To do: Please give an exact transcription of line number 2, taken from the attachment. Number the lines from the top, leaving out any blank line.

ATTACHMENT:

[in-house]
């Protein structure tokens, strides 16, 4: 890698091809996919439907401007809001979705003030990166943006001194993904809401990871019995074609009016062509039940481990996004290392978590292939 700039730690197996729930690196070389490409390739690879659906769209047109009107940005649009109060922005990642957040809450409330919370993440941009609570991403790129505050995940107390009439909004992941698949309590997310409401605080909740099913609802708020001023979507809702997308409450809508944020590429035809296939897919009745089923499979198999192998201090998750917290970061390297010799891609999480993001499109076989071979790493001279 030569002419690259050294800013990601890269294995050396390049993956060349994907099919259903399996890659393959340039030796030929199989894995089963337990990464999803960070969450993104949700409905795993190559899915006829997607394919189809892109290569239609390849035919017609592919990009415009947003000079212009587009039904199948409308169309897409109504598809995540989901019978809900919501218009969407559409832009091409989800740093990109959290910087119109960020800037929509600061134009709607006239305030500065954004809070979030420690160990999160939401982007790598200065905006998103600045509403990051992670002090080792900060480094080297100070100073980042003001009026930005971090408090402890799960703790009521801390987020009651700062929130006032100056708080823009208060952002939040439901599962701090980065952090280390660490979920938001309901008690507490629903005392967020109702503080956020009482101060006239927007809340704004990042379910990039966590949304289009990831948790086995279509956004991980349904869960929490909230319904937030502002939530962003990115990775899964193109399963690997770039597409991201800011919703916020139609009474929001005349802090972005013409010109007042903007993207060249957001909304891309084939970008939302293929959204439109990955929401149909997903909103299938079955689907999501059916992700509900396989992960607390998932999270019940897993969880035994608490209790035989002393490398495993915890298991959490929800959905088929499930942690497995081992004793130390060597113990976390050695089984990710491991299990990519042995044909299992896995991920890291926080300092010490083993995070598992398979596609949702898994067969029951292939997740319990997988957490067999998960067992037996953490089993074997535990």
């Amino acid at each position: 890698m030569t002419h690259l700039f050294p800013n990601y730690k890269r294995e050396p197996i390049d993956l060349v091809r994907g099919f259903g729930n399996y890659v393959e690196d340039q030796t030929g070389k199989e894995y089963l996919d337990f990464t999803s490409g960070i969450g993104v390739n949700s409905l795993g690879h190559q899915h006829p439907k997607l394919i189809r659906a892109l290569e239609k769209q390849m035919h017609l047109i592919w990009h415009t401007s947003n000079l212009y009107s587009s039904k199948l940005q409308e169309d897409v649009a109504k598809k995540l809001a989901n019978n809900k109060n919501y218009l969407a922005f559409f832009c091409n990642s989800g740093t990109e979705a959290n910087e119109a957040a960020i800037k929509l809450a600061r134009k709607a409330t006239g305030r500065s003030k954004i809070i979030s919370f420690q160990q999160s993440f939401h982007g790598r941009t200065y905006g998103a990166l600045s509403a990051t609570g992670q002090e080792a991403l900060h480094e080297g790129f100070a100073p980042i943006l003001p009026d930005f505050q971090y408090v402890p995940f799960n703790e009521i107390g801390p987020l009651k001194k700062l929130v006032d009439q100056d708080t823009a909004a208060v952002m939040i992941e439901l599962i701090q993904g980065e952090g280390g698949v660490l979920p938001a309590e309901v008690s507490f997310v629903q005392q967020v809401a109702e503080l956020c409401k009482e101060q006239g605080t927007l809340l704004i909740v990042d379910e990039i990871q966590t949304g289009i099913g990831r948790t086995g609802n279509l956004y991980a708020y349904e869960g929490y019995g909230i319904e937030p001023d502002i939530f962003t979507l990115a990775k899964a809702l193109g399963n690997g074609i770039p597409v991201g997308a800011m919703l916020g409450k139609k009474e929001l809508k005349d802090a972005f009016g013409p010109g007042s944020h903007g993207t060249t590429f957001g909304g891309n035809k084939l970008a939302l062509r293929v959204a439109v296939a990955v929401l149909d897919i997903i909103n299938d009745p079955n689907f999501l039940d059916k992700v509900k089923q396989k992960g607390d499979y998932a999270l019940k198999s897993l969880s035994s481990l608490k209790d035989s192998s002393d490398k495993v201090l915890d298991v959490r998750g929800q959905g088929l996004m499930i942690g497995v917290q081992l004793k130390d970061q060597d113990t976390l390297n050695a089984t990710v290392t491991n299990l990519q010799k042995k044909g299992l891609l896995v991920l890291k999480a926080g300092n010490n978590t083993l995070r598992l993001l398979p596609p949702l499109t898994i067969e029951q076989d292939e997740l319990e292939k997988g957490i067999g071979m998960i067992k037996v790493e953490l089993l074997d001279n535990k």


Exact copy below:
């Protein structure tokens, strides 16, 4: 890698091809996919439907401007809001979705003030990166943006001194993904809401990871019995074609009016062509039940481990996004290392978590292939 700039730690197996729930690196070389490409390739690879659906769209047109009107940005649009109060922005990642957040809450409330919370993440941009609570991403790129505050995940107390009439909004992941698949309590997310409401605080909740099913609802708020001023979507809702997308409450809508944020590429035809296939897919009745089923499979198999192998201090998750917290970061390297010799891609999480993001499109076989071979790493001279 030569002419690259050294800013990601890269294995050396390049993956060349994907099919259903399996890659393959340039030796030929199989894995089963337990990464999803960070969450993104949700409905795993190559899915006829997607394919189809892109290569239609390849035919017609592919990009415009947003000079212009587009039904199948409308169309897409109504598809995540989901019978809900919501218009969407559409832009091409989800740093990109959290910087119109960020800037929509600061134009709607006239305030500065954004809070979030420690160990999160939401982007790598200065905006998103600045509403990051992670002090080792900060480094080297100070100073980042003001009026930005971090408090402890799960703790009521801390987020009651700062929130006032100056708080823009208060952002939040439901599962701090980065952090280390660490979920938001309901008690507490629903005392967020109702503080956020009482101060006239927007809340704004990042379910990039966590949304289009990831948790086995279509956004991980349904869960929490909230319904937030502002939530962003990115990775899964193109399963690997770039597409991201800011919703916020139609009474929001005349802090972005013409010109007042903007993207060249957001909304891309084939970008939302293929959204439109990955929401149909997903909103299938079955689907999501059916992700509900396989992960607390998932999270019940897993969880035994608490209790035989002393490398495993915890298991959490929800959905088929499930942690497995081992004793130390060597113990976390050695089984990710491991299990990519042995044909299992896995991920890291926080300092010490083993995070598992398979596609949702898994067969029951292939997740319990997988957490067999998960067992037996953490089993074997535990």